From The Art and Popular Culture Encyclopedia
- It can be argued that all novels, no matter how "literary", also fall within the bounds of one or more genres. Thus Jane Austen's Pride and Prejudice is a romance; Fyodor Dostoevsky's Crime and Punishment is a psychological thriller; and James Joyce's A Portrait of the Artist as a Young Man is a coming-of-age story. These novels would usually be stocked in the general or possibly the classics section of a bookstore. Indeed, many works now regarded as literary classics were originally written as genre novels.
Literary fiction is a term that has come into common usage since around 1970, principally to distinguish 'serious' fiction (that is, work with claims to literary merit) from the many types of genre fiction and popular fiction. In broad terms, literary fiction focuses more on style, psychological depth, and character, whereas mainstream commercial fiction (the 'pageturner') focuses more on narrative and plot.
Literary fiction includes works written as short story, novella, novel and novel sequence. Of these, the novella is relatively uncommon in English literature, and more important in German literature or Russian literature. In the world of comic writing, graphic novels are sometimes considered literary fiction, as represented by a work such as Les Aventures extraordinaires d'Adèle Blanc-Sec.
The distinction has its subjective side, as it is impossible to draw an objective line between literary genres (for example, note that magical realism tends to be considered literary, while most fantasy writing is not). This is, however, no different than in any other medium. Genres tend to flow into one another and there are always exceptions. For literary fiction, the dividing line cannot be accurately drawn on the basis of content alone, and has to include style as a consideration.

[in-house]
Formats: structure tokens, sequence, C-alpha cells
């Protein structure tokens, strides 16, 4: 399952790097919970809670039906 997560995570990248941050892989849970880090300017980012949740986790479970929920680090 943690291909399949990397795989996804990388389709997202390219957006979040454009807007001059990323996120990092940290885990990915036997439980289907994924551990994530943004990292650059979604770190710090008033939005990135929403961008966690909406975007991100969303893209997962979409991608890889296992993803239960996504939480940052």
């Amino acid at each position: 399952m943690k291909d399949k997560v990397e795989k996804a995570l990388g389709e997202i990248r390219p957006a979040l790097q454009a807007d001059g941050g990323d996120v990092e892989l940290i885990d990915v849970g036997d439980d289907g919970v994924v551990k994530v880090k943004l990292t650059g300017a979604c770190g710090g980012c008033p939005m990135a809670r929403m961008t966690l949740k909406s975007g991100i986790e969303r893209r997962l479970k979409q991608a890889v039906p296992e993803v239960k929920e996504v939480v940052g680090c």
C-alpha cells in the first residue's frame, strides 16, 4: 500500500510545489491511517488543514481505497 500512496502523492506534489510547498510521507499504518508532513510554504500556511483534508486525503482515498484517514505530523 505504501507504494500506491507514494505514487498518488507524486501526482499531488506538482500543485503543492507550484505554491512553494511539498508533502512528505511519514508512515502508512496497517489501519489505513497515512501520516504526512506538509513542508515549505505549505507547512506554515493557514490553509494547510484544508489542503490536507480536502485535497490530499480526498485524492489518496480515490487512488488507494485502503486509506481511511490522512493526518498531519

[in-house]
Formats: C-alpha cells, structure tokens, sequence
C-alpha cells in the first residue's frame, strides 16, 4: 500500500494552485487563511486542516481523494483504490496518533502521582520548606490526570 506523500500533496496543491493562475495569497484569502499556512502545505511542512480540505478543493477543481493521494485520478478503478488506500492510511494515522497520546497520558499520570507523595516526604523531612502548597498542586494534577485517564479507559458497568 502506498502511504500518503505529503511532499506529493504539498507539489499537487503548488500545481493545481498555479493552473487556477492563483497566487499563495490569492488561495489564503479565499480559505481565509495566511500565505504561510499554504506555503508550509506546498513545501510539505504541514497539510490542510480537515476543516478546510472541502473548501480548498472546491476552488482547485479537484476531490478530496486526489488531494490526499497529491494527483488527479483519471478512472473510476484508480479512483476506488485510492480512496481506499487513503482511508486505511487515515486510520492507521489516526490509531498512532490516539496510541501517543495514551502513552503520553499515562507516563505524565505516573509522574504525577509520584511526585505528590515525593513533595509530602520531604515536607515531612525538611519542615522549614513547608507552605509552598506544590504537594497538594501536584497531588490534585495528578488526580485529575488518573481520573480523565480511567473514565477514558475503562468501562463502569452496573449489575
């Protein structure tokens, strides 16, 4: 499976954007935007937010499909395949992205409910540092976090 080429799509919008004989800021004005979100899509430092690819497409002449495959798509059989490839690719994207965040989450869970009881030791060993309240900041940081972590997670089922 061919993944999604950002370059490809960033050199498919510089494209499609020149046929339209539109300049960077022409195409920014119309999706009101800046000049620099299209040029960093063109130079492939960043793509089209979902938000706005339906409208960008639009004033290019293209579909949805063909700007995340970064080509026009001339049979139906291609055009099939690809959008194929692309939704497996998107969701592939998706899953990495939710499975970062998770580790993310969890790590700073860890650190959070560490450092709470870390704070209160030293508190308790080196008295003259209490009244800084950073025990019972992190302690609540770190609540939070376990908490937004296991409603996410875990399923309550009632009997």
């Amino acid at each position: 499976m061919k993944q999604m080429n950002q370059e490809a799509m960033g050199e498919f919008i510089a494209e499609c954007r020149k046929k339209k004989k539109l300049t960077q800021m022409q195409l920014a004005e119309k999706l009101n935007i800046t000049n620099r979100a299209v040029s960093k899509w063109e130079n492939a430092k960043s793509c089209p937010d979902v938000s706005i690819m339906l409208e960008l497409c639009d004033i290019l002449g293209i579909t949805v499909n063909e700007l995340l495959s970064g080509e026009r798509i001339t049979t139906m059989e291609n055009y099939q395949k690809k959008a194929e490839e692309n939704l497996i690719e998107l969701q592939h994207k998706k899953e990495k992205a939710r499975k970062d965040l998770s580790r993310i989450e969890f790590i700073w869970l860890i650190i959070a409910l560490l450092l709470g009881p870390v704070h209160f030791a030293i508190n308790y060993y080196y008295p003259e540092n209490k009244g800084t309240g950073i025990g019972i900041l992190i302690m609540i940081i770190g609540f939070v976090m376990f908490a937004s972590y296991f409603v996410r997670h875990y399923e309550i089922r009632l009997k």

Literary prizes usually concern themselves with literary fiction, and their shortlists can give a working definition.
Literary magazines, especially those affiliated with universities or ones considered for selection of anthologies by groups like the Pushcart Prize or O. Henry Awards, typically limit their fiction. A "no genre fiction" rule for submissions is common.
It has become a commonplace that 'literary fiction' is in itself just another genre. This accords with the marketing practices now general in the book trade. It may also be taken to be the latest version of the death of the novel debate that has run from 1950, and reflects the importance of the novel as it replaced poetry as the central literary form in Western Europe and North America from the 1930s. However, "literary fiction" does not fit the general definition of a "genre" as it lacks the cohesion of genres like "westerns" or "romance" and lacks any kind of genre conventions. One would be hard pressed to come up with a list of genre conventions that would also apply historically, to include everything from the surrealist prose of Beckett to the punchy prose of Hemingway to the works of Victorian England.
On a recent broadcast of The Charlie Rose Show, John Updike stated that he felt this term, when applied to his work, greatly limited him and his expectations of what might come of his writing, and so does not really like it. He said that all his works are "literary" simply because "they deal with words".